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February 1, 2023
Vol. 80
No. 5
Literacy for Liberation

The Writing Lives of Black Boys

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Black boys need to know their voices and ideas matter.

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Parker February 2023 header image
Credit: SHIRONOSOV / iSTOCK
It didn't take long last year for my 8-year-old son to tell me how his 2nd-grade writing curriculum was going.
"It's boring," Leo said, explaining how he'd been writing the same informational paragraph for weeks, and that each paragraph "had to have four sentences." We talked about how he could advocate for different writing tasks, especially ones he was interested in.
Later, Leo reported back, telling me that in response to his request, his teacher had assigned him to write more paragraphs of the same type. His year followed that same pattern: practice of one type of writing (an informational paragraph about a topic he didn't select or a story focusing on plot elements), and very little, if any, variation or extension. No wonder he developed a resistance to writing.
As a literacy educator who writes regularly, and as someone who believes in children's right to practice wide-ranging literacies, I've spent this fall attempting to reconnect my child to his literacy life. This effort has helped me think about how, if we want Black boys and other children of color to envision and enact powerful writing lives, we have to move beyond limiting understandings of teaching writing.

A Year of Missed Writing Opportunities

I learned more about what made writing boring for Leo. He told me about several writing tasks that seemed to last the whole year. There was also daily journaling time driven by a teacher-generated prompt. When I asked teachers and the principal where choice existed in these curricular decisions, I was told that the writing curriculum selected by teachers—and their comfort with it—were the driving factors. Children did have choice, they insisted—as long as that choice fit within what the teacher understood to be correct.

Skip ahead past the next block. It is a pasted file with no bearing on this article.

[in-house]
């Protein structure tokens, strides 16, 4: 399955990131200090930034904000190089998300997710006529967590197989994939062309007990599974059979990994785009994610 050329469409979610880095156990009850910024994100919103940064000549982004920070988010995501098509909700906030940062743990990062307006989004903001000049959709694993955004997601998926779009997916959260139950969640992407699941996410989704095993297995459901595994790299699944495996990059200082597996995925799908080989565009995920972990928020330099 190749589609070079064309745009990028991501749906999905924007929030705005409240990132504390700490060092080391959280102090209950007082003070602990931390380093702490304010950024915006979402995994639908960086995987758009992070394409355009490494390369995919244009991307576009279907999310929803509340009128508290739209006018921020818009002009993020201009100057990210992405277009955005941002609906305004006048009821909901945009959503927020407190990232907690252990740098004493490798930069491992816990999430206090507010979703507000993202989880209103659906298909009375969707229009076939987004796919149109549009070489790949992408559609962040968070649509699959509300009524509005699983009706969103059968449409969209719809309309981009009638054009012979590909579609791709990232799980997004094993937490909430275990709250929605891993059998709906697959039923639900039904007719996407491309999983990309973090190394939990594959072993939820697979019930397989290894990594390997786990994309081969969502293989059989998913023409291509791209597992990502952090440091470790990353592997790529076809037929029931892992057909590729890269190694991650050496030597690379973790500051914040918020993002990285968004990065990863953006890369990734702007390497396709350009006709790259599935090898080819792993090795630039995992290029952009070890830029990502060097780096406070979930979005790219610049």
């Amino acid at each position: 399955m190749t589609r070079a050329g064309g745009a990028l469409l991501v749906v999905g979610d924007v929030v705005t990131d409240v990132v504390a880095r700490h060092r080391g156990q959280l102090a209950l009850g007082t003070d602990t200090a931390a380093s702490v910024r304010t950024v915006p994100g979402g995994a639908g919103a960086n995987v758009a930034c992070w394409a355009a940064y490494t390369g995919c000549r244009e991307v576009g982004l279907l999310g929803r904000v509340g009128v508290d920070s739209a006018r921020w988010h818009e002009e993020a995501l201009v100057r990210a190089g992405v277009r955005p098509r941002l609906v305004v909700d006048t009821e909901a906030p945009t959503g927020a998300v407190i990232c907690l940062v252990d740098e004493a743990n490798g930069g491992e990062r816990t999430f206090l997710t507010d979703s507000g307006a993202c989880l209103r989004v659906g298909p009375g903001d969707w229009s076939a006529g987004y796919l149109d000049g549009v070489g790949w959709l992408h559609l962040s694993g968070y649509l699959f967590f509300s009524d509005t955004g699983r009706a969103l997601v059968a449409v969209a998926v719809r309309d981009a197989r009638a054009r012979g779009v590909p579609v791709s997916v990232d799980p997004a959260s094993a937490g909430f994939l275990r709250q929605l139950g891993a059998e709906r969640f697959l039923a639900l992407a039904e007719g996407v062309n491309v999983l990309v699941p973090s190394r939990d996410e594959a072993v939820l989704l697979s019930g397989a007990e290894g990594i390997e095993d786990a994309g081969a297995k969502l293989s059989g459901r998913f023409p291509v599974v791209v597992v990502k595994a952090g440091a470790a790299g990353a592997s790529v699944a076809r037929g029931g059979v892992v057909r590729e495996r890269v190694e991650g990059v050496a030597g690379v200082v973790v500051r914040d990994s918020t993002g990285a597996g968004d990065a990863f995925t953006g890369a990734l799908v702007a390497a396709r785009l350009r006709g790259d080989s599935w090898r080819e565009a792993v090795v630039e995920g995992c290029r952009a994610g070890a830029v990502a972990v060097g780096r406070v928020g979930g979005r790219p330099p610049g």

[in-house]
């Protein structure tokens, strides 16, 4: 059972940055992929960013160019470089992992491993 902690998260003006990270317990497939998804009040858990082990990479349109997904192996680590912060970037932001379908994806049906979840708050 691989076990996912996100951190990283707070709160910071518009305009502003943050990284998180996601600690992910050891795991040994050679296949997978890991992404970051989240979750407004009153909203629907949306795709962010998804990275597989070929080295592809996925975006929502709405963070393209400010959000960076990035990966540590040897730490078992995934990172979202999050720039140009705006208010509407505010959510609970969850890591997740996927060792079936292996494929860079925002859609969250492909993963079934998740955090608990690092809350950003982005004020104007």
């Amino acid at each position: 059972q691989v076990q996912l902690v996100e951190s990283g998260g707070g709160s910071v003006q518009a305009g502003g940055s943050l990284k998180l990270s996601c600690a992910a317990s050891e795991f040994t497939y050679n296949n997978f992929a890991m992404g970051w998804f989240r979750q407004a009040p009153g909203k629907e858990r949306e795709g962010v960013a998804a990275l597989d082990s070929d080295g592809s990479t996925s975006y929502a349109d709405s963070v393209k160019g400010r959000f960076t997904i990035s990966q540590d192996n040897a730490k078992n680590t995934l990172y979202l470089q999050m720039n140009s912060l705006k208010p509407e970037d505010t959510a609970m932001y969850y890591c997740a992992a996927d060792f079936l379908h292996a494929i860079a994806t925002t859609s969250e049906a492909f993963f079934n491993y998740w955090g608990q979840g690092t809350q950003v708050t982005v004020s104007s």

When I mentioned all the different types of informational writing in our world that children might practice, I was often met with explanations about time constraints and preparing for standardized testing. Thus, day after day, my child and his peers did the same type of writing, with limited ability to move beyond school-based demands. Leo did find ways to write the stories he desired, but subversively. "I'm making a comic on the back of my paper," he told me one day. His in-class writing became a chore, certainly not a practice Leo regarded as pleasurable.